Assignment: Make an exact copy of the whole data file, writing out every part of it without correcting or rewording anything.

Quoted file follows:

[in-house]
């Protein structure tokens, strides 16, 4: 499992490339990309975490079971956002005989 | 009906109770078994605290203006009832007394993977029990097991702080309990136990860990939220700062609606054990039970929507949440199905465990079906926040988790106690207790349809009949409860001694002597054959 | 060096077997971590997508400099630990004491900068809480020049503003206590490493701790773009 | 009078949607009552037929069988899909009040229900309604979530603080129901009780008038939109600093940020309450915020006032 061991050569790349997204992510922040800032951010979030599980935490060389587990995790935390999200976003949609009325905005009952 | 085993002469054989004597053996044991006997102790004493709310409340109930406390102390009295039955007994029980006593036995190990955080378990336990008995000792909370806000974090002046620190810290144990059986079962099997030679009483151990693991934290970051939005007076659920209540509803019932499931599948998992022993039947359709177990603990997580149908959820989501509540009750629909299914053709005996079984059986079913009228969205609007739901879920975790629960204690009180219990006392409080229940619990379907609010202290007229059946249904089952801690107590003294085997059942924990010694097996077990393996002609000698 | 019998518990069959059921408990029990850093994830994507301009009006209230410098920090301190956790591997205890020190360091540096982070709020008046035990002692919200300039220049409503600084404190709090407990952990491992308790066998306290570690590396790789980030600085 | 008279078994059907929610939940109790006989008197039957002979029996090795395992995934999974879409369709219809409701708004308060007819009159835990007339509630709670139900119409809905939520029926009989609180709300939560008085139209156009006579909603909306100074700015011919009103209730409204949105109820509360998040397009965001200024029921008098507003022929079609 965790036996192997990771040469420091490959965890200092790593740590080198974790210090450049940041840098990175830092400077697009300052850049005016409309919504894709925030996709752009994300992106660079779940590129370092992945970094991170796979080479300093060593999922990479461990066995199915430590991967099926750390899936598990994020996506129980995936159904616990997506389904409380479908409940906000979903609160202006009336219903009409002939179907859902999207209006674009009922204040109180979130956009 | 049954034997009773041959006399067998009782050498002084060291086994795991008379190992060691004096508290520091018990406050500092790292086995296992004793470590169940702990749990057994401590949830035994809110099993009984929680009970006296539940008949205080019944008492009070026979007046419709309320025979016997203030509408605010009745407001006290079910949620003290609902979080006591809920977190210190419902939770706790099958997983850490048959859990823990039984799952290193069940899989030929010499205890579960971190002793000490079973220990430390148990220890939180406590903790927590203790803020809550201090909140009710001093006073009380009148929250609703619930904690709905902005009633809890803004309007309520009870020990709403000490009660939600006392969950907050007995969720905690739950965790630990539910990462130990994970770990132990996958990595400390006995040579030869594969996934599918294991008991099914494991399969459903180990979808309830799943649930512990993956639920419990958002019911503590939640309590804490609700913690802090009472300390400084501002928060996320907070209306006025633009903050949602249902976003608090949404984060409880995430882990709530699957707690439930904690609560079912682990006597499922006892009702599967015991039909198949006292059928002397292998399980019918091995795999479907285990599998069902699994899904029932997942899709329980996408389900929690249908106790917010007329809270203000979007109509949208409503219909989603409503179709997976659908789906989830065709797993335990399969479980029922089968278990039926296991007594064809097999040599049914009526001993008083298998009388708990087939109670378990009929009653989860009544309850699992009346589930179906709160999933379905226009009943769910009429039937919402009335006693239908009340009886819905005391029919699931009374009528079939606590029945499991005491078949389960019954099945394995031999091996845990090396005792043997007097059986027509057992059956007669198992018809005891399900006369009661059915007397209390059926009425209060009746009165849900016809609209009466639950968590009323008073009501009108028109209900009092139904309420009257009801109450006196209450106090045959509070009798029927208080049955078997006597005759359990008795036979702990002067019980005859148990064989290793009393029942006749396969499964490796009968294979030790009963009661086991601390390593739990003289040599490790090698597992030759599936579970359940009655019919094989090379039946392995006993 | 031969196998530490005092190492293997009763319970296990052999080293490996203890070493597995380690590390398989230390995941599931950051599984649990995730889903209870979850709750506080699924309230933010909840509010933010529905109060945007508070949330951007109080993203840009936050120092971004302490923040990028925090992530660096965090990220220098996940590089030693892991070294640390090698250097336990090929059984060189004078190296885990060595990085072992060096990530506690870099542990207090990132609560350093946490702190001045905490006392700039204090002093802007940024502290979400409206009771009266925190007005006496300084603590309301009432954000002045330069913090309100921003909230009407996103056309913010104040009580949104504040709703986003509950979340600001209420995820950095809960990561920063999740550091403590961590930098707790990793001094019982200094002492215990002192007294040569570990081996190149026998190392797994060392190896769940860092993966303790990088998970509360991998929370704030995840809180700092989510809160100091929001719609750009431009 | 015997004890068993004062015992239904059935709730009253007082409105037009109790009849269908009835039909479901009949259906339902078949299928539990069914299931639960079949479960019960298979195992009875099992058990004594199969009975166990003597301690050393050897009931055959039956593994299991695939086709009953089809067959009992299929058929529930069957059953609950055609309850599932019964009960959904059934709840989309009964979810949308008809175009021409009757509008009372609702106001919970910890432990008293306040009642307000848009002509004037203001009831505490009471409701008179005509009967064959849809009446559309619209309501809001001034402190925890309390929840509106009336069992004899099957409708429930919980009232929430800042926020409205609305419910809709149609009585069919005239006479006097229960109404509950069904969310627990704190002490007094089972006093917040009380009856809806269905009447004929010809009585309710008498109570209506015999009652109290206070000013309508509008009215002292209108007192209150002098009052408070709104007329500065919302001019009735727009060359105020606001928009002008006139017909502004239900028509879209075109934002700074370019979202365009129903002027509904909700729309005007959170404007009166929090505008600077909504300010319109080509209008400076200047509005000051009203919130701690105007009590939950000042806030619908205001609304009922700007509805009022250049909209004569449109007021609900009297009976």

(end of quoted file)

[in-house]
């Protein structure tokens, strides 16, 4: 499992490339990309975490079971956002005989 | 009906109770078994605290203006009832007394993977029990097991702080309990136990860990939220700062609606054990039970929507949440199905465990079906926040988790106690207790349809009949409860001694002597054959 | 060096077997971590997508400099630990004491900068809480020049503003206590490493701790773009 | 009078949607009552037929069988899909009040229900309604979530603080129901009780008038939109600093940020309450915020006032 061991050569790349997204992510922040800032951010979030599980935490060389587990995790935390999200976003949609009325905005009952 | 085993002469054989004597053996044991006997102790004493709310409340109930406390102390009295039955007994029980006593036995190990955080378990336990008995000792909370806000974090002046620190810290144990059986079962099997030679009483151990693991934290970051939005007076659920209540509803019932499931599948998992022993039947359709177990603990997580149908959820989501509540009750629909299914053709005996079984059986079913009228969205609007739901879920975790629960204690009180219990006392409080229940619990379907609010202290007229059946249904089952801690107590003294085997059942924990010694097996077990393996002609000698 | 019998518990069959059921408990029990850093994830994507301009009006209230410098920090301190956790591997205890020190360091540096982070709020008046035990002692919200300039220049409503600084404190709090407990952990491992308790066998306290570690590396790789980030600085 | 008279078994059907929610939940109790006989008197039957002979029996090795395992995934999974879409369709219809409701708004308060007819009159835990007339509630709670139900119409809905939520029926009989609180709300939560008085139209156009006579909603909306100074700015011919009103209730409204949105109820509360998040397009965001200024029921008098507003022929079609 965790036996192997990771040469420091490959965890200092790593740590080198974790210090450049940041840098990175830092400077697009300052850049005016409309919504894709925030996709752009994300992106660079779940590129370092992945970094991170796979080479300093060593999922990479461990066995199915430590991967099926750390899936598990994020996506129980995936159904616990997506389904409380479908409940906000979903609160202006009336219903009409002939179907859902999207209006674009009922204040109180979130956009 | 049954034997009773041959006399067998009782050498002084060291086994795991008379190992060691004096508290520091018990406050500092790292086995296992004793470590169940702990749990057994401590949830035994809110099993009984929680009970006296539940008949205080019944008492009070026979007046419709309320025979016997203030509408605010009745407001006290079910949620003290609902979080006591809920977190210190419902939770706790099958997983850490048959859990823990039984799952290193069940899989030929010499205890579960971190002793000490079973220990430390148990220890939180406590903790927590203790803020809550201090909140009710001093006073009380009148929250609703619930904690709905902005009633809890803004309007309520009870020990709403000490009660939600006392969950907050007995969720905690739950965790630990539910990462130990994970770990132990996958990595400390006995040579030869594969996934599918294991008991099914494991399969459903180990979808309830799943649930512990993956639920419990958002019911503590939640309590804490609700913690802090009472300390400084501002928060996320907070209306006025633009903050949602249902976003608090949404984060409880995430882990709530699957707690439930904690609560079912682990006597499922006892009702599967015991039909198949006292059928002397292998399980019918091995795999479907285990599998069902699994899904029932997942899709329980996408389900929690249908106790917010007329809270203000979007109509949208409503219909989603409503179709997976659908789906989830065709797993335990399969479980029922089968278990039926296991007594064809097999040599049914009526001993008083298998009388708990087939109670378990009929009653989860009544309850699992009346589930179906709160999933379905226009009943769910009429039937919402009335006693239908009340009886819905005391029919699931009374009528079939606590029945499991005491078949389960019954099945394995031999091996845990090396005792043997007097059986027509057992059956007669198992018809005891399900006369009661059915007397209390059926009425209060009746009165849900016809609209009466639950968590009323008073009501009108028109209900009092139904309420009257009801109450006196209450106090045959509070009798029927208080049955078997006597005759359990008795036979702990002067019980005859148990064989290793009393029942006749396969499964490796009968294979030790009963009661086991601390390593739990003289040599490790090698597992030759599936579970359940009655019919094989090379039946392995006993 | 031969196998530490005092190492293997009763319970296990052999080293490996203890070493597995380690590390398989230390995941599931950051599984649990995730889903209870979850709750506080699924309230933010909840509010933010529905109060945007508070949330951007109080993203840009936050120092971004302490923040990028925090992530660096965090990220220098996940590089030693892991070294640390090698250097336990090929059984060189004078190296885990060595990085072992060096990530506690870099542990207090990132609560350093946490702190001045905490006392700039204090002093802007940024502290979400409206009771009266925190007005006496300084603590309301009432954000002045330069913090309100921003909230009407996103056309913010104040009580949104504040709703986003509950979340600001209420995820950095809960990561920063999740550091403590961590930098707790990793001094019982200094002492215990002192007294040569570990081996190149026998190392797994060392190896769940860092993966303790990088998970509360991998929370704030995840809180700092989510809160100091929001719609750009431009 | 015997004890068993004062015992239904059935709730009253007082409105037009109790009849269908009835039909479901009949259906339902078949299928539990069914299931639960079949479960019960298979195992009875099992058990004594199969009975166990003597301690050393050897009931055959039956593994299991695939086709009953089809067959009992299929058929529930069957059953609950055609309850599932019964009960959904059934709840989309009964979810949308008809175009021409009757509008009372609702106001919970910890432990008293306040009642307000848009002509004037203001009831505490009471409701008179005509009967064959849809009446559309619209309501809001001034402190925890309390929840509106009336069992004899099957409708429930919980009232929430800042926020409205609305419910809709149609009585069919005239006479006097229960109404509950069904969310627990704190002490007094089972006093917040009380009856809806269905009447004929010809009585309710008498109570209506015999009652109290206070000013309508509008009215002292209108007192209150002098009052408070709104007329500065919302001019009735727009060359105020606001928009002008006139017909502004239900028509879209075109934002700074370019979202365009129903002027509904909700729309005007959170404007009166929090505008600077909504300010319109080509209008400076200047509005000051009203919130701690105007009590939950000042806030619908205001609304009922700007509805009022250049909209004569449109007021609900009297009976």